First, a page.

When Ken became involved in politics in the early 1960s, he met Gavin who was then a KC city councilman. They became friends, and Ken often drove Gavin to meet with Harry Truman at the Truman Library. When Gavin ran for reelection in 1963, 26-year-old Ken Hill was his campaign manager. It was not a good year for the old-line factions, and the Citizens Association candidate defeated Gavin.
Gavin was a regular at Big Tom’s which became a hangout for politicos in the city. Ken said that before he opened the bar, he met with a group of friends, including Gavin, to come up with ideas for a name for the bar. After the “Big Tom’s” lawsuit, Ken joked that he should have just said the bar was named after Tom Gavin. In a perfect touch of a mentor helping a protégé, Gavin bought the first drink on Big Tom’s opening day, July 12, 1965. Jerry Wyatt, a long-time friend and political ally of Ken on many campaigns, says that Gavin’s bourbon of choice was Old 1889, the brand he drank with Harry Truman.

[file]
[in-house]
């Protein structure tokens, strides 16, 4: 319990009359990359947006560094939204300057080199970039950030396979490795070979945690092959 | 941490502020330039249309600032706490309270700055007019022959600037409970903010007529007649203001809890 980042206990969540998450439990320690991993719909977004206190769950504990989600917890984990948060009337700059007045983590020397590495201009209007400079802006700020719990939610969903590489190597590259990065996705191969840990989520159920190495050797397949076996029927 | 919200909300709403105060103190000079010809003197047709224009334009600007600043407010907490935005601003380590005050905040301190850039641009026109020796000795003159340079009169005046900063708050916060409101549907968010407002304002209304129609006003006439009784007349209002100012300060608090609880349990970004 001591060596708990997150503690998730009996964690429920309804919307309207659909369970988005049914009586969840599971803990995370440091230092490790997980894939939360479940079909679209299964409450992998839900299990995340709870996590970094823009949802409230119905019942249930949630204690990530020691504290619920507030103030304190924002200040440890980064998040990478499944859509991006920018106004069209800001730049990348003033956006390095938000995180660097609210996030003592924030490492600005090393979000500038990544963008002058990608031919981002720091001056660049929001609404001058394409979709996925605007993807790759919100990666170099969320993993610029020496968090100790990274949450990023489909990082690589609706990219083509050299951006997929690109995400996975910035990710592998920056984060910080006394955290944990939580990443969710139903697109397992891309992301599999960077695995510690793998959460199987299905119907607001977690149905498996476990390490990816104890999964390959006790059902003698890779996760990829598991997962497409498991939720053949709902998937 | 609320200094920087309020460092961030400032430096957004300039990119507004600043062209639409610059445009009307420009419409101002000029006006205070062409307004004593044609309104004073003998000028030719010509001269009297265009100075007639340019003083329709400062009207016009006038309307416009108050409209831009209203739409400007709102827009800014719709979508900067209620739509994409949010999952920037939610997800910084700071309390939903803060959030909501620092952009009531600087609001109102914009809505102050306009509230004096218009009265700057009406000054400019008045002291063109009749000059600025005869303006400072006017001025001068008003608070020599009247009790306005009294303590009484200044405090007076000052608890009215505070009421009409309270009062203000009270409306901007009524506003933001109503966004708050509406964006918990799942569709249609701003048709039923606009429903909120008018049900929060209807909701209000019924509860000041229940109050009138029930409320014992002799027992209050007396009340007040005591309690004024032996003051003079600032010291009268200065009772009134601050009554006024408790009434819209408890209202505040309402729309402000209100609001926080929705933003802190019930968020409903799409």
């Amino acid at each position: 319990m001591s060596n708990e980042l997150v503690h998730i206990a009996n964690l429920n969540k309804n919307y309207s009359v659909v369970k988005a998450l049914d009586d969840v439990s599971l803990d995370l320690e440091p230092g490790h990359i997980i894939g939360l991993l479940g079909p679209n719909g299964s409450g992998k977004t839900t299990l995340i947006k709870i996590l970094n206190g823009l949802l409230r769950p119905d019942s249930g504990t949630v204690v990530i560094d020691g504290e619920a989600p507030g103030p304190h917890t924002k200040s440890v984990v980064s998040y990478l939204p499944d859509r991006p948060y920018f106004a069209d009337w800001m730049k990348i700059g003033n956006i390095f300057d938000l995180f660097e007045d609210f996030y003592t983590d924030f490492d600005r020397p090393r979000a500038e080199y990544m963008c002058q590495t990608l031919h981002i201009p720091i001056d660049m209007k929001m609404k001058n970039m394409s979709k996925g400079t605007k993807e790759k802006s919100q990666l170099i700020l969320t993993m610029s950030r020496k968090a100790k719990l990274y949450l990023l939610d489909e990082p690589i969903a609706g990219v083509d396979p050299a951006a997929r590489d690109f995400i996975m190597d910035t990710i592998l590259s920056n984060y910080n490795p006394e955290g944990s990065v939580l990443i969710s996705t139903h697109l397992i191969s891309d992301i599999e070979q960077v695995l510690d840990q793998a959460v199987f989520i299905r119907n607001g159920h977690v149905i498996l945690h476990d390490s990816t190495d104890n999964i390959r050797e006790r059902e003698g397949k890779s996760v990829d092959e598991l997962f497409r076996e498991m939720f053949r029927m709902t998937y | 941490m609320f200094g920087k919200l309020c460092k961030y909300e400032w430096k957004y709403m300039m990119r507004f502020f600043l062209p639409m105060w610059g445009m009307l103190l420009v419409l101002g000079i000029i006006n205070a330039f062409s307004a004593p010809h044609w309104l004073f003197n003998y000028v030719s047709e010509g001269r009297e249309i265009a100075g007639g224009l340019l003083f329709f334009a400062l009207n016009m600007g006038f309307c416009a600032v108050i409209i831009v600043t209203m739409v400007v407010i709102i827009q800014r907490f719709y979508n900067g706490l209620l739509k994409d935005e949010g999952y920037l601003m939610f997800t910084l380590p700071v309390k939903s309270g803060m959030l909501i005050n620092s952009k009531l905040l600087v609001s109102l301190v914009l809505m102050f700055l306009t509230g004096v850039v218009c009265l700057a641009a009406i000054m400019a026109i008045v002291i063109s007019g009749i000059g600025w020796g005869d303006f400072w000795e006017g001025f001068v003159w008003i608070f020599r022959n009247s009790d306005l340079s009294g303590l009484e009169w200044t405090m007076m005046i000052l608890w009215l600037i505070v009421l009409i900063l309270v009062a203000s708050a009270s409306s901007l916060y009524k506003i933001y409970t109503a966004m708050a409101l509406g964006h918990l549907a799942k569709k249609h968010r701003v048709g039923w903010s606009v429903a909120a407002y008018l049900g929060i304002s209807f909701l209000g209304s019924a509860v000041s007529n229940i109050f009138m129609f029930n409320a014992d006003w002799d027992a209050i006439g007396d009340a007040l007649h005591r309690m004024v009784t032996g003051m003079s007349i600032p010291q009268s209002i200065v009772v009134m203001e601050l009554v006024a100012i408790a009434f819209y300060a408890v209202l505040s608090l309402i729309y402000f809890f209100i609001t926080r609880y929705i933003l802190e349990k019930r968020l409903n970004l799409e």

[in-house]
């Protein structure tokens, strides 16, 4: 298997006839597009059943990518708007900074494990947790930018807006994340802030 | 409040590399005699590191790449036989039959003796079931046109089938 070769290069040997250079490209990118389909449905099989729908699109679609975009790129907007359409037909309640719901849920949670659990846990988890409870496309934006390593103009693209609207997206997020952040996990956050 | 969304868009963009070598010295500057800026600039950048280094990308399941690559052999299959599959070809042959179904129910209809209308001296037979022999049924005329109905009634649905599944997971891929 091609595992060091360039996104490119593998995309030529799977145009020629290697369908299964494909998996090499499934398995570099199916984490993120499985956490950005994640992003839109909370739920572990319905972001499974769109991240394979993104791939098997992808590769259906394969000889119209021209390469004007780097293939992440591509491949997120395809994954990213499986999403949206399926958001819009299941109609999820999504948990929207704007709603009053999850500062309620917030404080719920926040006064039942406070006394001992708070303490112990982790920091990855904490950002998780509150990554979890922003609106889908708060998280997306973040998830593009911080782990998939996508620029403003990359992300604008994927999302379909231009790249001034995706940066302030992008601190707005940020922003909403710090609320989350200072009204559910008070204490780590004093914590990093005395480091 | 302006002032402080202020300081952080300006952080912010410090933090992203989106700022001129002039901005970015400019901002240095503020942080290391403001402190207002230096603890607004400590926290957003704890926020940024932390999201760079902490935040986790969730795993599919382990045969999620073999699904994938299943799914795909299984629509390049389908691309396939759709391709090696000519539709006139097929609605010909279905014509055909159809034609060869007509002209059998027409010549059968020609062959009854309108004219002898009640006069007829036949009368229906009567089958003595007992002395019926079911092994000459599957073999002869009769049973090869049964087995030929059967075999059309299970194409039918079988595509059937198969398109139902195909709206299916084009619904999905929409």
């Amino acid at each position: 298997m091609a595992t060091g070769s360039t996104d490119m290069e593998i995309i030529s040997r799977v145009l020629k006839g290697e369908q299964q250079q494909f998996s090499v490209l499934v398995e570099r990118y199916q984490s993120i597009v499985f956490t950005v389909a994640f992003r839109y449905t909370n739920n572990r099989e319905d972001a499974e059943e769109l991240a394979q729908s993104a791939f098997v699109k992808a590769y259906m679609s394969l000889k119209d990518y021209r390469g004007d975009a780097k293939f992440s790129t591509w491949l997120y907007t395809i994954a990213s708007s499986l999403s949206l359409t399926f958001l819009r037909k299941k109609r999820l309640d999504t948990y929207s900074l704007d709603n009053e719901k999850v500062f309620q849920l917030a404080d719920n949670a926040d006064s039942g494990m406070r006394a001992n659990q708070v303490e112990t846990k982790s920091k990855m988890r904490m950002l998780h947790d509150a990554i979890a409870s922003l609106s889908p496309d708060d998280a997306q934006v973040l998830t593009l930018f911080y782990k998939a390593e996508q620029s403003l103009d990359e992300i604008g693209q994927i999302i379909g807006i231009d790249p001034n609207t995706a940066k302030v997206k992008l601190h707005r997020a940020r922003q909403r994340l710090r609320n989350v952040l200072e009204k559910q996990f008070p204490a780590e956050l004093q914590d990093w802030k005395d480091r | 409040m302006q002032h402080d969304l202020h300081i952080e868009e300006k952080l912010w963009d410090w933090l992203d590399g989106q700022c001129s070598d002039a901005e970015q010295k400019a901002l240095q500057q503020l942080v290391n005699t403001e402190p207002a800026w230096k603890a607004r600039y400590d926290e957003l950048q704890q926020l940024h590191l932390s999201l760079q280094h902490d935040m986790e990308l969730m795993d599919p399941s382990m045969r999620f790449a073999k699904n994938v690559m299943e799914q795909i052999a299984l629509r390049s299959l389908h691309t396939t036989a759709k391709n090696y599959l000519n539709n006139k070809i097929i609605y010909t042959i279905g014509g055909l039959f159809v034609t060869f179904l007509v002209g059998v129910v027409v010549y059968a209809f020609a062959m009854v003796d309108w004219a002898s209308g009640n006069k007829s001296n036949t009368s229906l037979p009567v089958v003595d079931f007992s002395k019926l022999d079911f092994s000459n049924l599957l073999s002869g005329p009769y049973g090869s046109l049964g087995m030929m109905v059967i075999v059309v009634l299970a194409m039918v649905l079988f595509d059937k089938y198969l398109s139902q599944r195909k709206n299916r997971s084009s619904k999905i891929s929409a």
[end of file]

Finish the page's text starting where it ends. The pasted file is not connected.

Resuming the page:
Tom’s Town: Today, you can get a feel for Big Tom’s by having a drink at “Tom’s Town” where a big framed photo of Big Tom is prominently displayed. Unlike Ken Hill, the owners of Tom’s Town acquired the necessary rights to the names for their speakeasy and liquor (selections from their distillery include “Pendergast’s Royal Gold Bourbon” and “McElroy’s Gin”). Henry McElroy was the city manager for much of the Pendergast era.
Tom’s Town is in the Crossroads District at 1701 Main, about 2 blocks from the old Pendergast headquarters at 1908 Main. When asked how he justified ignoring Prohibition, Tom Pendergast quipped, “The people are thirsty.” They still are.